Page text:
Just to whet your appetite here is the menu:

Menu 2

 

Background to G.D. Vajra

The owner and winemaker is Aldo Vaira who established the firm in 1972, naming it after his father Giuseppe Domenico.  The family had been growing grapes since the 1920s but made the jump to producing wine.  Since then they have gradually expanded their holdings in the area around Barolo to 60 hectares.

Winemaking is traditional, in that the grapes are not left on the vine until very ripe and oak is used judiciously, but there is no overt woodiness and no faults, just fruit that speaks for itself and its birthplace.

Aperitif: 

G.D. Vajra “Pétracine” Langhe Riesling 2012 (12.5%, 3.8 g/L RS)

Vajra Riesling

Italian Riesling?  Unexpected or downright unusual, but the proof of the pudding is on the palate. Lemon and lime with perhaps a touch of stone fruit on the nose.  Very zesty, with lemon and apple flavours.  It does fall off a little after the amazing attack, but then mellows out for a very long finish.  There’s a tiny touch of sweetness in there, but it definitely falls into the “dry” category.  Would compare well to many Alsace Rieslings (which is high praise from me!)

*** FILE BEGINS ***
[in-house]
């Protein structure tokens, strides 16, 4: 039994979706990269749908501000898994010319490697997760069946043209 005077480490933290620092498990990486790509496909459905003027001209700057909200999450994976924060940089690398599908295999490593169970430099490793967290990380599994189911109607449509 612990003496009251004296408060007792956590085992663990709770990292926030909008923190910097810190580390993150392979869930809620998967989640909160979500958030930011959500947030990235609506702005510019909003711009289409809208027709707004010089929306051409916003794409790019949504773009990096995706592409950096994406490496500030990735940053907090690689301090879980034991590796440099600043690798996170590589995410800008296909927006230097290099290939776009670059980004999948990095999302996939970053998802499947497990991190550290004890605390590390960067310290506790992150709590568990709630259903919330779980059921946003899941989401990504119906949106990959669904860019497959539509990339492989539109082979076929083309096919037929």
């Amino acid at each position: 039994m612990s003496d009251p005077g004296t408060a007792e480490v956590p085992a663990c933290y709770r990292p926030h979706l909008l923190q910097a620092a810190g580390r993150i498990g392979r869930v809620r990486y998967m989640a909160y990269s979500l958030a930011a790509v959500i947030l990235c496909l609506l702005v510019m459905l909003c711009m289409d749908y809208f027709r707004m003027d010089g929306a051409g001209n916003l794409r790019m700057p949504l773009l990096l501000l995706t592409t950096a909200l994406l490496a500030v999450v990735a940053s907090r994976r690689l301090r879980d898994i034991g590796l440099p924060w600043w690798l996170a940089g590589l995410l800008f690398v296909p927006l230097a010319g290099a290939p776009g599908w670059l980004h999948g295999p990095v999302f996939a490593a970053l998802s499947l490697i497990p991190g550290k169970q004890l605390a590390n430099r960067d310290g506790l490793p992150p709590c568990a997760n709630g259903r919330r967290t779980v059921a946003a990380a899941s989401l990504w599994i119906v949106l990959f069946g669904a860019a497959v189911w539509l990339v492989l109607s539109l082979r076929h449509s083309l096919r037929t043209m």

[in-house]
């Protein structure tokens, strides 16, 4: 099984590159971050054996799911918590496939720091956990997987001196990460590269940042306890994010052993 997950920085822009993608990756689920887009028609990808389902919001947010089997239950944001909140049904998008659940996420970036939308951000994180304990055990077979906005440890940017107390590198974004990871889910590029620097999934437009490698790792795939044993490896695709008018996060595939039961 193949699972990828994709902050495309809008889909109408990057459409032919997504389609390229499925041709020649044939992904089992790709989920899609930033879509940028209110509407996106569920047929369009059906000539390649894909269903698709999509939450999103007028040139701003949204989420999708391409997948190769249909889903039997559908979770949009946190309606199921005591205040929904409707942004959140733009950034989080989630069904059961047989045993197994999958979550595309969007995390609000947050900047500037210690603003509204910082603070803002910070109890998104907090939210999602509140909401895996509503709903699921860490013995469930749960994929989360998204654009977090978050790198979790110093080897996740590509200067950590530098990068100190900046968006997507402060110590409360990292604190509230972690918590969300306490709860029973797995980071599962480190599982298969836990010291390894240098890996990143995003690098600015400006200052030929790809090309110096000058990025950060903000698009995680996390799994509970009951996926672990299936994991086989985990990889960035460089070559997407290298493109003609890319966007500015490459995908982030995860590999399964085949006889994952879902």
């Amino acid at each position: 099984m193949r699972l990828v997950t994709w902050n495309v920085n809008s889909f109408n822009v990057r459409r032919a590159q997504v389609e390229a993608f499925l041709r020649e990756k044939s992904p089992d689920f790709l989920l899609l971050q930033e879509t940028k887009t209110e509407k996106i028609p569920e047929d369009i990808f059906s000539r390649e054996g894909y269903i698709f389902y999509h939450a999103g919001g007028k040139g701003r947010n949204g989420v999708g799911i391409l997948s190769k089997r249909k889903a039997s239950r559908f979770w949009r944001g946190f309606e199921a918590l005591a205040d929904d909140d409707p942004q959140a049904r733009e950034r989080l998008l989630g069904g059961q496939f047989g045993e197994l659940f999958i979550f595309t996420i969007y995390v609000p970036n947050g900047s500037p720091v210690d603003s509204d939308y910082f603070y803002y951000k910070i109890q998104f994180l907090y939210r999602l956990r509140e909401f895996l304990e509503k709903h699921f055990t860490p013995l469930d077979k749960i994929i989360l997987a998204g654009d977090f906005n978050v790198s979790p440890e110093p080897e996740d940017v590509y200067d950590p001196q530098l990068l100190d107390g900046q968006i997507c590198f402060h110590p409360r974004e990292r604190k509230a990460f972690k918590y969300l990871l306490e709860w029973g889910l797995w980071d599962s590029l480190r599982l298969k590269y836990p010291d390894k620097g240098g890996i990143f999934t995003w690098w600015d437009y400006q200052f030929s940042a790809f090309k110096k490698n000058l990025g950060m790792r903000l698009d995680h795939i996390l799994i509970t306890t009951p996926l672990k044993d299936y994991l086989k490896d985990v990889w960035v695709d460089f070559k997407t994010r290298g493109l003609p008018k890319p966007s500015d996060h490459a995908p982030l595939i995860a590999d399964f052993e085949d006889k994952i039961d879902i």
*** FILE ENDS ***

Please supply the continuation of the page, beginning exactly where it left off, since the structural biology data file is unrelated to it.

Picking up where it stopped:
Crispy pig tail, black pudding, caramelised onion, carrot & pine shoot oil

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The pig tail was tasty but it was the combination of the black pudding, the caramelised onion and carrot which ruled the dish.  Beautifully presented  it was appealing to both the eye and the palate. It also worked well with the crisp wines accompanying it.